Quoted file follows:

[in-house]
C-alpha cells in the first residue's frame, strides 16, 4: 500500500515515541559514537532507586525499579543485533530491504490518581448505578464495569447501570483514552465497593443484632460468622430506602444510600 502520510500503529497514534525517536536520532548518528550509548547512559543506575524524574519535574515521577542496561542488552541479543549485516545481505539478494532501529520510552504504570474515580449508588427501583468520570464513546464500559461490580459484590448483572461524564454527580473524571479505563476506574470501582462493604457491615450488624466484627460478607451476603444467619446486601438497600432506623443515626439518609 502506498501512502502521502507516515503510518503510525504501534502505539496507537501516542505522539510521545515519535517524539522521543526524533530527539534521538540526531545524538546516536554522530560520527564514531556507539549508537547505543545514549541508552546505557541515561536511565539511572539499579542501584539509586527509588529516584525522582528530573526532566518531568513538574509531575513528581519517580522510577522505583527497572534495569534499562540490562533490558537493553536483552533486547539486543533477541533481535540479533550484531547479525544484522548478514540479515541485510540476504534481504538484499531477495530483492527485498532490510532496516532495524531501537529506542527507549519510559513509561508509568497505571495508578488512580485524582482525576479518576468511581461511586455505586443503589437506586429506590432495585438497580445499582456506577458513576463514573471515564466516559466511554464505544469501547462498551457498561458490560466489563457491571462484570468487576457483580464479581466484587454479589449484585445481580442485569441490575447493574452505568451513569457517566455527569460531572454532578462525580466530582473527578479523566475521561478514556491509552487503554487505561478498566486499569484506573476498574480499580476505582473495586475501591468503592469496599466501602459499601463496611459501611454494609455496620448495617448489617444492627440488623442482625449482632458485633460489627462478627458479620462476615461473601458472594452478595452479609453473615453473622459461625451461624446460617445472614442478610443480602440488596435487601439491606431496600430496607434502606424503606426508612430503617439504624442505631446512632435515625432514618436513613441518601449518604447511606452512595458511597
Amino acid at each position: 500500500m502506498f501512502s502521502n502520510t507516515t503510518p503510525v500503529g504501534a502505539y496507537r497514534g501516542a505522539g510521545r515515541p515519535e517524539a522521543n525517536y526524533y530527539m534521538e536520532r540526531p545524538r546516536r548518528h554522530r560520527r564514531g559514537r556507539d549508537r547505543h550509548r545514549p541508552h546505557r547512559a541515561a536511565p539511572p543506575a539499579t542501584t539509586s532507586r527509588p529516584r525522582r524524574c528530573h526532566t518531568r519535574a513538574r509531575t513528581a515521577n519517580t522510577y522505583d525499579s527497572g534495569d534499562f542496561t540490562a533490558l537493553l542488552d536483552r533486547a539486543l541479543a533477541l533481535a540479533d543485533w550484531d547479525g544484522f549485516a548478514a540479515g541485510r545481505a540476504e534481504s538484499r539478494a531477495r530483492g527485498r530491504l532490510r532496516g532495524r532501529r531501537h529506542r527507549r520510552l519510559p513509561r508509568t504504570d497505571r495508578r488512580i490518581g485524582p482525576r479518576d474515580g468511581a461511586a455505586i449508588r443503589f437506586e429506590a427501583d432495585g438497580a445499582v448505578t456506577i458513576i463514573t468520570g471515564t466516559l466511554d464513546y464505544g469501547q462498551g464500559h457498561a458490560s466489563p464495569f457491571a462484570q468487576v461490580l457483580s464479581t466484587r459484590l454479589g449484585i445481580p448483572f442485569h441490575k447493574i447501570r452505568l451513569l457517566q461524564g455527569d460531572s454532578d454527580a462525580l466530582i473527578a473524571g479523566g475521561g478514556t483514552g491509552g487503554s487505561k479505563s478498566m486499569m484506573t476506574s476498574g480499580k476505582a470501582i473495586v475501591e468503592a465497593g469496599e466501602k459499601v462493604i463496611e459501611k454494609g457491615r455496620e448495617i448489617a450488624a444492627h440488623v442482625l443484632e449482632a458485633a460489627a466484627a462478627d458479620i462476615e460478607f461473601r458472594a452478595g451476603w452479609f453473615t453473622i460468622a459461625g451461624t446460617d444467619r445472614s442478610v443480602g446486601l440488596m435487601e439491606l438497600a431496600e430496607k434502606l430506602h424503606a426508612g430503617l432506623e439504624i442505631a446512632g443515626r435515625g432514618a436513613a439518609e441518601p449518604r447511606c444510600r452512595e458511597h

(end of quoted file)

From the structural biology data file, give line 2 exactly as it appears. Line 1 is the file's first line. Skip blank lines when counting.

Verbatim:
C-alpha cells in the first residue's frame, strides 16, 4: 500500500515515541559514537532507586525499579543485533530491504490518581448505578464495569447501570483514552465497593443484632460468622430506602444510600 502520510500503529497514534525517536536520532548518528550509548547512559543506575524524574519535574515521577542496561542488552541479543549485516545481505539478494532501529520510552504504570474515580449508588427501583468520570464513546464500559461490580459484590448483572461524564454527580473524571479505563476506574470501582462493604457491615450488624466484627460478607451476603444467619446486601438497600432506623443515626439518609 502506498501512502502521502507516515503510518503510525504501534502505539496507537501516542505522539510521545515519535517524539522521543526524533530527539534521538540526531545524538546516536554522530560520527564514531556507539549508537547505543545514549541508552546505557541515561536511565539511572539499579542501584539509586527509588529516584525522582528530573526532566518531568513538574509531575513528581519517580522510577522505583527497572534495569534499562540490562533490558537493553536483552533486547539486543533477541533481535540479533550484531547479525544484522548478514540479515541485510540476504534481504538484499531477495530483492527485498532490510532496516532495524531501537529506542527507549519510559513509561508509568497505571495508578488512580485524582482525576479518576468511581461511586455505586443503589437506586429506590432495585438497580445499582456506577458513576463514573471515564466516559466511554464505544469501547462498551457498561458490560466489563457491571462484570468487576457483580464479581466484587454479589449484585445481580442485569441490575447493574452505568451513569457517566455527569460531572454532578462525580466530582473527578479523566475521561478514556491509552487503554487505561478498566486499569484506573476498574480499580476505582473495586475501591468503592469496599466501602459499601463496611459501611454494609455496620448495617448489617444492627440488623442482625449482632458485633460489627462478627458479620462476615461473601458472594452478595452479609453473615453473622459461625451461624446460617445472614442478610443480602440488596435487601439491606431496600430496607434502606424503606426508612430503617439504624442505631446512632435515625432514618436513613441518601449518604447511606452512595458511597